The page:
Cool headgear in a runic landscape, whatever falls

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The fire rider is one of the most famous poems by Eduard Mörike (1804–1875). He wrote it in 1823 or 1824 as a theology student at the Tübinger Stift and published the original four-stanza version in his novel Maler Nolten in 1832. The final version, revised and expanded to include the current third stanza, was written in 1841.[1]

Table of Contents

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The romantic poem links the fire of a mill with the magical, legendary figure of a "fire rider". This, a seer who always strolls restlessly in his apartment when a conflagration is imminent and shows his "red cap" at the window (verse 1), is the first on horseback at the site of the fire (verse 2) when the mill fire breaks out (verse 2) to banish with a spell and cross relic "outrageously" (verse 3). But this time it disappeared after the mill burned out (verse 4). Later, in the cellar of the ruin, a skeleton with a cap is found sitting on the skeleton of a horse, which soon crumbles to ashes (verse 5).

Form and linguistic means


The stanza consists of eight trochaic quads with the rhyme scheme, where a and d are masculine and b and c are feminine rhymes. However, this basic form is broken up by inserting the two-fold call "Hinterm Berg" (stanzas 1-4) or "Ruhewohl" (stanza 5) after the seventh line and the shortening of the eighth line to three accents, in stanza 4 even to a single one. The excited ringing and finally the ringing of the fire bell, but also the conciliatory and soothing finale, are effective.

The linguistic tricks also include the repeated addressing of the reader in question and appeal, the flash-like and dramatically visualizing choice of words - grammatical present - and the use of assonance and alliteration.

Interpretative approaches


Different interpretations understand the fate of the main character

Mörike's romantic-irrational play with mythical, medieval-religious and elementary motifs is indisputable.

text


Version 1824/1832[3]

Final version[4]

You see at the little window
Is that red cap there again?
Don't have to be very confident
Because he's already going up and down.
And what a great crowd
Suddenly swells in the streets -
Listen! the wailing bell grills:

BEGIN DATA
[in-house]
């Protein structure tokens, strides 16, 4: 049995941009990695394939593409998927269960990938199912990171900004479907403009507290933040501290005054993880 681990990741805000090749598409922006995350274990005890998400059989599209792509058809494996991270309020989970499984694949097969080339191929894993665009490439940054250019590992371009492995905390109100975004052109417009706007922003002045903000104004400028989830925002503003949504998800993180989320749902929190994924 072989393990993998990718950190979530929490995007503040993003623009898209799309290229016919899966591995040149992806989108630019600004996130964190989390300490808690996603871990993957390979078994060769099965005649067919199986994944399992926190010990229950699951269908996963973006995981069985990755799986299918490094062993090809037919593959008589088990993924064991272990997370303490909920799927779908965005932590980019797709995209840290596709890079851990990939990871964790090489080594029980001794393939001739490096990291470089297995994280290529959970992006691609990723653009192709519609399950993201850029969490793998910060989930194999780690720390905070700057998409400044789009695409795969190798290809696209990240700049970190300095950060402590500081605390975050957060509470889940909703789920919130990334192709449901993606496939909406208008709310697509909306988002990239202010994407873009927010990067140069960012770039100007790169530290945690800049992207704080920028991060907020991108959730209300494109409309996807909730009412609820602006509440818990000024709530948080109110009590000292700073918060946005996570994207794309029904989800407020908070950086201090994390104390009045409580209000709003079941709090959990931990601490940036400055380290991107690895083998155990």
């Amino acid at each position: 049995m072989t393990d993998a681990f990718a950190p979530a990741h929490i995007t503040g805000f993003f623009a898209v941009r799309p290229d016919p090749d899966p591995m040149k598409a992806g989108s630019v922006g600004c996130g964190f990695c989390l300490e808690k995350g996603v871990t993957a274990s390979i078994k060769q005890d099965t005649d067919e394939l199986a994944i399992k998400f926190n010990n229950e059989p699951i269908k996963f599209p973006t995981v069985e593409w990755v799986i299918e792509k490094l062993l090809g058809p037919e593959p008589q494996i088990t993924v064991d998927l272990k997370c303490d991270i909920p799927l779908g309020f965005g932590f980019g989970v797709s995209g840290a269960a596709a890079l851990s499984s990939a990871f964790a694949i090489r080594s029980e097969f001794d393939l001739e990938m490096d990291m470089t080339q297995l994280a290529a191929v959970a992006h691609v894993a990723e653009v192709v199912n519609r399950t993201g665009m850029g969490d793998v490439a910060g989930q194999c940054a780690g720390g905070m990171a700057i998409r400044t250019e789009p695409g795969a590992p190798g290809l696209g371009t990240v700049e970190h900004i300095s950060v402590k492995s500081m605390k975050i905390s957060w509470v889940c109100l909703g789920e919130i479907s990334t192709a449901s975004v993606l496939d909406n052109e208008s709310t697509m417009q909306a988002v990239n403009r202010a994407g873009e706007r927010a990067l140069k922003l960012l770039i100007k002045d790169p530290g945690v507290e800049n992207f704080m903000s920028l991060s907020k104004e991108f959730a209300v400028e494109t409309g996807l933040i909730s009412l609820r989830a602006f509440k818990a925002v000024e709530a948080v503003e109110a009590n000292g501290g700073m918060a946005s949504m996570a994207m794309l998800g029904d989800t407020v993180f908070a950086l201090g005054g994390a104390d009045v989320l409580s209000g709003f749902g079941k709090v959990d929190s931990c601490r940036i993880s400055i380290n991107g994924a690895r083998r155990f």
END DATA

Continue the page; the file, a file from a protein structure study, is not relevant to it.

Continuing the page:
Behind the mountain, behind the mountain
It's burning in a mill!

You see at the little window
Is that red cap there again?
It doesn't have to be scary
Because he's already going up and down.
And suddenly what a crowd
By the bridge, after the field!
Listen! The fire bell rings:
Behind the mountain
Behind the mountain
It burns in the mill!

Look, there it bursts, almost furious,
Through the gate, the fire rider,
On the animal with thin ribs,
As on a fire escape;
Through the smoke and the sultriness
He already runs like the bride of the wind,
From the city there is a loud cry:
Behind the mountain, behind the mountain
It's burning in a mill!

Looks! then it almost explodes furiously
Through the gate, the fire rider,
On the animal with thin ribs,
Than on a fire escape!
Cross country! Through smoke and sultriness
He's already running and he's there!
Over there it echoes on and on:
Behind the mountain
Behind the mountain
It burns in the mill!

Who so often the red rooster
Smelled miles from afar,
With the holy cross Spahn
Glutly discussed the embers -
Sore! you're grinning from the roof chairs
There the enemy in helllight.
God grace your soul!
Behind the mountain
Behind the mountain
He's racing in the mill!

It didn't last an hour
Until the mill is in ruins,
And the wild rider
One never saw the hour;
Thereupon the turmoil quiets
Return home again,
The bell also rings out:
Behind the mountain, behind the mountain
It's burning! -

It didn't last an hour
Until the mill is in ruins;
But the cheeky rider
One never saw the hour.
People and chariots in the crowd
Return home from all ’horror;
The bell also rings out:
Behind the mountain
Behind the mountain
It's burning! -

After the time a miller found
A skeleton with hats,
Quiet on the cellar wall
Sit on the bone marrow.
Fire rider, how so cool
Are you riding in your grave!
Hush! it falls into ashes -
Rest well, rest well,
Down in the mill.

After the time a miller found
A skeleton together with the caps
Upright on the cellar wall
Sitting on the bone marrow:
Fire rider, how so cool
Are you riding in your grave!
Hush! it falls off in ashes.
Rest well,
Rest well
Down in the mill!

Musical arrangements


Mörike's sonorous, dramatic poem inspired Hugo Wolf to set it for voice and piano (1888), which he set for choir and orchestra in 1892[5], and Hugo Distler for a six-part choral setting (1938). Further arrangements are by Robert von Hornstein (1862), Rabih Merhi (2005) and Wilhelm Killmayer (2007).[6]

literature


  • Potthast, Barbara. "The riddle of the burning mill. To Mörike's poem 'Der Feuerreiter'". In: Storm leaves from Heiligenstadt 2017 (published by the literature museum "Theodor Storm"): pp. 57–67.
  • Mayer, Matthias. "The Fire Rider". In: Mörike manual (edited by Inge and Reiner Wild). Metzler, Stuttgart 2004: pp. 102-103.

Web links


Individual evidence


  1. Mörike manual, Article "Der Feuerreiter", see literature
  2. ↑ Kappel
  3. ↑ pressure
  4. ↑ Mörike, Gedichte (1878), p. 69, p. 70, p. 71
  5. ↑ Ernst Hilmar, Hugo Wolf encyclopedia. Tutzing, Schneider 2007: p. 193 (article "Instrumentationen")
  6. The fire rider at lieder.net









Categories:Eduard Mörike | Poem | History (Tübingen) | Literature (19th century) | Literature (German) | Literary work | Fire in culture




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